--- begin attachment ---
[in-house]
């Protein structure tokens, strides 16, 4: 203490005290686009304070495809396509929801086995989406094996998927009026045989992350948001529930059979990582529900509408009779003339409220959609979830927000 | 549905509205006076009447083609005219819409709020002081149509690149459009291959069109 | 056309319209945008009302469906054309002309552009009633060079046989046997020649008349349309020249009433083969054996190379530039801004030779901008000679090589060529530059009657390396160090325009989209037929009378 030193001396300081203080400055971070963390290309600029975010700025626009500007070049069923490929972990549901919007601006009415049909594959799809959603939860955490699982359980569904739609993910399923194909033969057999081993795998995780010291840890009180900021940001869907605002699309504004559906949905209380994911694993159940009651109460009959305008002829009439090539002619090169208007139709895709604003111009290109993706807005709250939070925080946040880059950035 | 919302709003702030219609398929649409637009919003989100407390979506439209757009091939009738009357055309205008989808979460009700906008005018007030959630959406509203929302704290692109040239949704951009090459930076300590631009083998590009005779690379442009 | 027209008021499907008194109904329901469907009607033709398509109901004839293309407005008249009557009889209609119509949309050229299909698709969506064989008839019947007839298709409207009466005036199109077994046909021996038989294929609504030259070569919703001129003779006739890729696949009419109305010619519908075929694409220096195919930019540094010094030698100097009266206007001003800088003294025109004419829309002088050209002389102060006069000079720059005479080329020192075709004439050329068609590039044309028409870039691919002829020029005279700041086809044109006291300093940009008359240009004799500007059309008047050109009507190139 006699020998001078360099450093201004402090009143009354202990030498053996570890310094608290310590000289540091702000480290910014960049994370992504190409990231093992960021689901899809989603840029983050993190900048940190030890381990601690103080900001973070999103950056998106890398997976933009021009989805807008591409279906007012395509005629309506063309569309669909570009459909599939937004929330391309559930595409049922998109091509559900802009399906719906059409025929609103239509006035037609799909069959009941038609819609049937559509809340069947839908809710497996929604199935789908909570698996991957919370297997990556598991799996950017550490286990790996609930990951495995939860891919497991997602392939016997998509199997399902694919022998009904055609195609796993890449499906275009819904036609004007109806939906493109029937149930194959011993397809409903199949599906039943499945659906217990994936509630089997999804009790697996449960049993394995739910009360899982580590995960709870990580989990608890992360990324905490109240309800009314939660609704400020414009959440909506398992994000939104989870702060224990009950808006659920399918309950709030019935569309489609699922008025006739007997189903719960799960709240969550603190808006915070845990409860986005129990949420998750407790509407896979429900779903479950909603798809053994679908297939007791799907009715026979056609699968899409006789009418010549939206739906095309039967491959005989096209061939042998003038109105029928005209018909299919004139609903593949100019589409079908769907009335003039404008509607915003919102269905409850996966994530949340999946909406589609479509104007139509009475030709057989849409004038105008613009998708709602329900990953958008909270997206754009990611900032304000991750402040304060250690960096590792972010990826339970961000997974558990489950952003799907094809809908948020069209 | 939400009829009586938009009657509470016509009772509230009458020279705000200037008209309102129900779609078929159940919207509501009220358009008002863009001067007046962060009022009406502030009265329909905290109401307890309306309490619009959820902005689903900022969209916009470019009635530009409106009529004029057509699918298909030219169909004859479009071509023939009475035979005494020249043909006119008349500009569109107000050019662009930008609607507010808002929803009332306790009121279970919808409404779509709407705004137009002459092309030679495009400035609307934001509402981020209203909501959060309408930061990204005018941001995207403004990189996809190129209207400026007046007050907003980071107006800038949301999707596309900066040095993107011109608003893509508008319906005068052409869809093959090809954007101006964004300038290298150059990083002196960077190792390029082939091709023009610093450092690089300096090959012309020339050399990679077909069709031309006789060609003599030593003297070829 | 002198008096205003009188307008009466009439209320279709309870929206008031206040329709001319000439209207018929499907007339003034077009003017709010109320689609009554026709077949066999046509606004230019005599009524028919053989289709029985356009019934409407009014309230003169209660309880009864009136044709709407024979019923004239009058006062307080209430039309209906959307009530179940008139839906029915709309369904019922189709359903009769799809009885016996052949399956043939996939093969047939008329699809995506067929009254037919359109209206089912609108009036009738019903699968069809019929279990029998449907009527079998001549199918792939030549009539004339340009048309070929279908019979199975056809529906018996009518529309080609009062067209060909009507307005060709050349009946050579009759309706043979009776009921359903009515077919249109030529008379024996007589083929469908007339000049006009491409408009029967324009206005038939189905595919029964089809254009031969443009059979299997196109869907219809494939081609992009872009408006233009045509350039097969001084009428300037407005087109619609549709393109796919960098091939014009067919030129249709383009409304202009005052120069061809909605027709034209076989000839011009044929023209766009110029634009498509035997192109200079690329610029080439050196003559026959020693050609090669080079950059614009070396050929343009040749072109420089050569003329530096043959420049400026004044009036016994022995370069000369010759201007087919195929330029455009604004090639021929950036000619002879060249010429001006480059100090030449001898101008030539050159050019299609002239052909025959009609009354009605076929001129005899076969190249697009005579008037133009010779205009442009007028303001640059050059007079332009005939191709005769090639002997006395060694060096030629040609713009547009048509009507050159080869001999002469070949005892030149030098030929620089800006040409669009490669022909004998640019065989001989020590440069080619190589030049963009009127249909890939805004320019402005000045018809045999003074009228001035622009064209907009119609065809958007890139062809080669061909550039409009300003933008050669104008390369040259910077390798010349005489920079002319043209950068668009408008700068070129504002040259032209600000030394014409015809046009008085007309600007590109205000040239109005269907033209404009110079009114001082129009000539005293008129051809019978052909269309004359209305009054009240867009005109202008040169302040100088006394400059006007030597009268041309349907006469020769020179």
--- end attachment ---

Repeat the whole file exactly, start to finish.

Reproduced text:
[in-house]
């Protein structure tokens, strides 16, 4: 203490005290686009304070495809396509929801086995989406094996998927009026045989992350948001529930059979990582529900509408009779003339409220959609979830927000 | 549905509205006076009447083609005219819409709020002081149509690149459009291959069109 | 056309319209945008009302469906054309002309552009009633060079046989046997020649008349349309020249009433083969054996190379530039801004030779901008000679090589060529530059009657390396160090325009989209037929009378 030193001396300081203080400055971070963390290309600029975010700025626009500007070049069923490929972990549901919007601006009415049909594959799809959603939860955490699982359980569904739609993910399923194909033969057999081993795998995780010291840890009180900021940001869907605002699309504004559906949905209380994911694993159940009651109460009959305008002829009439090539002619090169208007139709895709604003111009290109993706807005709250939070925080946040880059950035 | 919302709003702030219609398929649409637009919003989100407390979506439209757009091939009738009357055309205008989808979460009700906008005018007030959630959406509203929302704290692109040239949704951009090459930076300590631009083998590009005779690379442009 | 027209008021499907008194109904329901469907009607033709398509109901004839293309407005008249009557009889209609119509949309050229299909698709969506064989008839019947007839298709409207009466005036199109077994046909021996038989294929609504030259070569919703001129003779006739890729696949009419109305010619519908075929694409220096195919930019540094010094030698100097009266206007001003800088003294025109004419829309002088050209002389102060006069000079720059005479080329020192075709004439050329068609590039044309028409870039691919002829020029005279700041086809044109006291300093940009008359240009004799500007059309008047050109009507190139 006699020998001078360099450093201004402090009143009354202990030498053996570890310094608290310590000289540091702000480290910014960049994370992504190409990231093992960021689901899809989603840029983050993190900048940190030890381990601690103080900001973070999103950056998106890398997976933009021009989805807008591409279906007012395509005629309506063309569309669909570009459909599939937004929330391309559930595409049922998109091509559900802009399906719906059409025929609103239509006035037609799909069959009941038609819609049937559509809340069947839908809710497996929604199935789908909570698996991957919370297997990556598991799996950017550490286990790996609930990951495995939860891919497991997602392939016997998509199997399902694919022998009904055609195609796993890449499906275009819904036609004007109806939906493109029937149930194959011993397809409903199949599906039943499945659906217990994936509630089997999804009790697996449960049993394995739910009360899982580590995960709870990580989990608890992360990324905490109240309800009314939660609704400020414009959440909506398992994000939104989870702060224990009950808006659920399918309950709030019935569309489609699922008025006739007997189903719960799960709240969550603190808006915070845990409860986005129990949420998750407790509407896979429900779903479950909603798809053994679908297939007791799907009715026979056609699968899409006789009418010549939206739906095309039967491959005989096209061939042998003038109105029928005209018909299919004139609903593949100019589409079908769907009335003039404008509607915003919102269905409850996966994530949340999946909406589609479509104007139509009475030709057989849409004038105008613009998708709602329900990953958008909270997206754009990611900032304000991750402040304060250690960096590792972010990826339970961000997974558990489950952003799907094809809908948020069209 | 939400009829009586938009009657509470016509009772509230009458020279705000200037008209309102129900779609078929159940919207509501009220358009008002863009001067007046962060009022009406502030009265329909905290109401307890309306309490619009959820902005689903900022969209916009470019009635530009409106009529004029057509699918298909030219169909004859479009071509023939009475035979005494020249043909006119008349500009569109107000050019662009930008609607507010808002929803009332306790009121279970919808409404779509709407705004137009002459092309030679495009400035609307934001509402981020209203909501959060309408930061990204005018941001995207403004990189996809190129209207400026007046007050907003980071107006800038949301999707596309900066040095993107011109608003893509508008319906005068052409869809093959090809954007101006964004300038290298150059990083002196960077190792390029082939091709023009610093450092690089300096090959012309020339050399990679077909069709031309006789060609003599030593003297070829 | 002198008096205003009188307008009466009439209320279709309870929206008031206040329709001319000439209207018929499907007339003034077009003017709010109320689609009554026709077949066999046509606004230019005599009524028919053989289709029985356009019934409407009014309230003169209660309880009864009136044709709407024979019923004239009058006062307080209430039309209906959307009530179940008139839906029915709309369904019922189709359903009769799809009885016996052949399956043939996939093969047939008329699809995506067929009254037919359109209206089912609108009036009738019903699968069809019929279990029998449907009527079998001549199918792939030549009539004339340009048309070929279908019979199975056809529906018996009518529309080609009062067209060909009507307005060709050349009946050579009759309706043979009776009921359903009515077919249109030529008379024996007589083929469908007339000049006009491409408009029967324009206005038939189905595919029964089809254009031969443009059979299997196109869907219809494939081609992009872009408006233009045509350039097969001084009428300037407005087109619609549709393109796919960098091939014009067919030129249709383009409304202009005052120069061809909605027709034209076989000839011009044929023209766009110029634009498509035997192109200079690329610029080439050196003559026959020693050609090669080079950059614009070396050929343009040749072109420089050569003329530096043959420049400026004044009036016994022995370069000369010759201007087919195929330029455009604004090639021929950036000619002879060249010429001006480059100090030449001898101008030539050159050019299609002239052909025959009609009354009605076929001129005899076969190249697009005579008037133009010779205009442009007028303001640059050059007079332009005939191709005769090639002997006395060694060096030629040609713009547009048509009507050159080869001999002469070949005892030149030098030929620089800006040409669009490669022909004998640019065989001989020590440069080619190589030049963009009127249909890939805004320019402005000045018809045999003074009228001035622009064209907009119609065809958007890139062809080669061909550039409009300003933008050669104008390369040259910077390798010349005489920079002319043209950068668009408008700068070129504002040259032209600000030394014409015809046009008085007309600007590109205000040239109005269907033209404009110079009114001082129009000539005293008129051809019978052909269309004359209305009054009240867009005109202008040169302040100088006394400059006007030597009268041309349907006469020769020179």